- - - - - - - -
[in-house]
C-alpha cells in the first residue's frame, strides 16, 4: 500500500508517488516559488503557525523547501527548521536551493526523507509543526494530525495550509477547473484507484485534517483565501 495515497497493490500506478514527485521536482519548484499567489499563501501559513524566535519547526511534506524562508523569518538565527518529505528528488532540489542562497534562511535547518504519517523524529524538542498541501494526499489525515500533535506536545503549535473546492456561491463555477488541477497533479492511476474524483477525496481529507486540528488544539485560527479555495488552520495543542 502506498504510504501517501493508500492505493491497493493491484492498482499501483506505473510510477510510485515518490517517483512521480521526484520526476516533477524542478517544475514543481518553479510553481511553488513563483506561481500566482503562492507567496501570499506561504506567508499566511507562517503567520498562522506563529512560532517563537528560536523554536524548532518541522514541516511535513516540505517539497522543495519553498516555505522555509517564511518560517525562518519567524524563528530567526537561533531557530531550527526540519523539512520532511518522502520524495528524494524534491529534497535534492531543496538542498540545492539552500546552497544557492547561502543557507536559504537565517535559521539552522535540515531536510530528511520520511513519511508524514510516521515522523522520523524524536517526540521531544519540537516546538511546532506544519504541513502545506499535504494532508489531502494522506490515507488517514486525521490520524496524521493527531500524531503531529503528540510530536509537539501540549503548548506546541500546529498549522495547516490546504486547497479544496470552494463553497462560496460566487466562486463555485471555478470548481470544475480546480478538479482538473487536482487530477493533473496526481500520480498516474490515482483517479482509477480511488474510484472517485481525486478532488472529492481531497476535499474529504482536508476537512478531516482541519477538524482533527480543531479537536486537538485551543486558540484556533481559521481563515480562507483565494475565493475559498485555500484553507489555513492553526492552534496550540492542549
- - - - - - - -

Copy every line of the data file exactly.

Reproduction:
[in-house]
C-alpha cells in the first residue's frame, strides 16, 4: 500500500508517488516559488503557525523547501527548521536551493526523507509543526494530525495550509477547473484507484485534517483565501 495515497497493490500506478514527485521536482519548484499567489499563501501559513524566535519547526511534506524562508523569518538565527518529505528528488532540489542562497534562511535547518504519517523524529524538542498541501494526499489525515500533535506536545503549535473546492456561491463555477488541477497533479492511476474524483477525496481529507486540528488544539485560527479555495488552520495543542 502506498504510504501517501493508500492505493491497493493491484492498482499501483506505473510510477510510485515518490517517483512521480521526484520526476516533477524542478517544475514543481518553479510553481511553488513563483506561481500566482503562492507567496501570499506561504506567508499566511507562517503567520498562522506563529512560532517563537528560536523554536524548532518541522514541516511535513516540505517539497522543495519553498516555505522555509517564511518560517525562518519567524524563528530567526537561533531557530531550527526540519523539512520532511518522502520524495528524494524534491529534497535534492531543496538542498540545492539552500546552497544557492547561502543557507536559504537565517535559521539552522535540515531536510530528511520520511513519511508524514510516521515522523522520523524524536517526540521531544519540537516546538511546532506544519504541513502545506499535504494532508489531502494522506490515507488517514486525521490520524496524521493527531500524531503531529503528540510530536509537539501540549503548548506546541500546529498549522495547516490546504486547497479544496470552494463553497462560496460566487466562486463555485471555478470548481470544475480546480478538479482538473487536482487530477493533473496526481500520480498516474490515482483517479482509477480511488474510484472517485481525486478532488472529492481531497476535499474529504482536508476537512478531516482541519477538524482533527480543531479537536486537538485551543486558540484556533481559521481563515480562507483565494475565493475559498485555500484553507489555513492553526492552534496550540492542549